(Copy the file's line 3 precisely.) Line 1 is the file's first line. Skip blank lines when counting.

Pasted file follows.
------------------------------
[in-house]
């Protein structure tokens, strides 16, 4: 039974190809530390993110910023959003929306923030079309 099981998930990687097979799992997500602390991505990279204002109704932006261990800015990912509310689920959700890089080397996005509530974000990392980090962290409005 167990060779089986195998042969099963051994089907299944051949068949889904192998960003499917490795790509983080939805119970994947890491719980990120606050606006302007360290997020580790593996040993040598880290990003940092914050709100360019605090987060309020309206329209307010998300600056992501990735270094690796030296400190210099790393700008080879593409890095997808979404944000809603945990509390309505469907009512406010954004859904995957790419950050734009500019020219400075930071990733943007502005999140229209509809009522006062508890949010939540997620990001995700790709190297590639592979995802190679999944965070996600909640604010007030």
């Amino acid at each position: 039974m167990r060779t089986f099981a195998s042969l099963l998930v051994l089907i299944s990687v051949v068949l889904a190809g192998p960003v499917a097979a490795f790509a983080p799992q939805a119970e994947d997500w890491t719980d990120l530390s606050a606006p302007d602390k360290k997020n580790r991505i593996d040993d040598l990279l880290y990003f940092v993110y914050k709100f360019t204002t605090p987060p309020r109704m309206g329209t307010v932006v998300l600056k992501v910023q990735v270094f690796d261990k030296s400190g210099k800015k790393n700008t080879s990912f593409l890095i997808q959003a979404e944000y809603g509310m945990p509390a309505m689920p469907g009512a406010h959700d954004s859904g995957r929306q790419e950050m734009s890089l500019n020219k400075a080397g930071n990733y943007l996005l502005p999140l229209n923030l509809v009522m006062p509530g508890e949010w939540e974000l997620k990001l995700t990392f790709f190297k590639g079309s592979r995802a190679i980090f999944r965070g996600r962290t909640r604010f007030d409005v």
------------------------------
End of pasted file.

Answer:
């Amino acid at each position: 039974m167990r060779t089986f099981a195998s042969l099963l998930v051994l089907i299944s990687v051949v068949l889904a190809g192998p960003v499917a097979a490795f790509a983080p799992q939805a119970e994947d997500w890491t719980d990120l530390s606050a606006p302007d602390k360290k997020n580790r991505i593996d040993d040598l990279l880290y990003f940092v993110y914050k709100f360019t204002t605090p987060p309020r109704m309206g329209t307010v932006v998300l600056k992501v910023q990735v270094f690796d261990k030296s400190g210099k800015k790393n700008t080879s990912f593409l890095i997808q959003a979404e944000y809603g509310m945990p509390a309505m689920p469907g009512a406010h959700d954004s859904g995957r929306q790419e950050m734009s890089l500019n020219k400075a080397g930071n990733y943007l996005l502005p999140l229209n923030l509809v009522m006062p509530g508890e949010w939540e974000l997620k990001l995700t990392f790709f190297k590639g079309s592979r995802a190679i980090f999944r965070g996600r962290t909640r604010f007030d409005v």